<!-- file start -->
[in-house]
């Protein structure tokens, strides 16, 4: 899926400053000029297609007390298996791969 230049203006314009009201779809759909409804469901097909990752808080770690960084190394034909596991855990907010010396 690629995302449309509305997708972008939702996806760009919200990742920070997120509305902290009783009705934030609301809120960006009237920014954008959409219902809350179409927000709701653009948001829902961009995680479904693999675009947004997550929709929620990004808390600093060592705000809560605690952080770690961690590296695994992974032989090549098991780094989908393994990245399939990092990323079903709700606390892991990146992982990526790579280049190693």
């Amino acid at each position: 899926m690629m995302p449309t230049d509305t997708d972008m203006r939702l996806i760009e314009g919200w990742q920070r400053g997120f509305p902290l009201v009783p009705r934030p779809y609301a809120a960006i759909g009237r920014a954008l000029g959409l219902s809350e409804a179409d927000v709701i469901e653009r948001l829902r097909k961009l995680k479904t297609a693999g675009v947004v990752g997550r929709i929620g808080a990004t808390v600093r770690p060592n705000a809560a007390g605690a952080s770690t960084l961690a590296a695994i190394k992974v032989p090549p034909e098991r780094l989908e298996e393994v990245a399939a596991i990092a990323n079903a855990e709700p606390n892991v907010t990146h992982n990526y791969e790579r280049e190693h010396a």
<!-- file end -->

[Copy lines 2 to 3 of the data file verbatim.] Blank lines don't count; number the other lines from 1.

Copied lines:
């Protein structure tokens, strides 16, 4: 899926400053000029297609007390298996791969 230049203006314009009201779809759909409804469901097909990752808080770690960084190394034909596991855990907010010396 690629995302449309509305997708972008939702996806760009919200990742920070997120509305902290009783009705934030609301809120960006009237920014954008959409219902809350179409927000709701653009948001829902961009995680479904693999675009947004997550929709929620990004808390600093060592705000809560605690952080770690961690590296695994992974032989090549098991780094989908393994990245399939990092990323079903709700606390892991990146992982990526790579280049190693």
């Amino acid at each position: 899926m690629m995302p449309t230049d509305t997708d972008m203006r939702l996806i760009e314009g919200w990742q920070r400053g997120f509305p902290l009201v009783p009705r934030p779809y609301a809120a960006i759909g009237r920014a954008l000029g959409l219902s809350e409804a179409d927000v709701i469901e653009r948001l829902r097909k961009l995680k479904t297609a693999g675009v947004v990752g997550r929709i929620g808080a990004t808390v600093r770690p060592n705000a809560a007390g605690a952080s770690t960084l961690a590296a695994i190394k992974v032989p090549p034909e098991r780094l989908e298996e393994v990245a399939a596991i990092a990323n079903a855990e709700p606390n892991v907010t990146h992982n990526y791969e790579r280049e190693h010396a």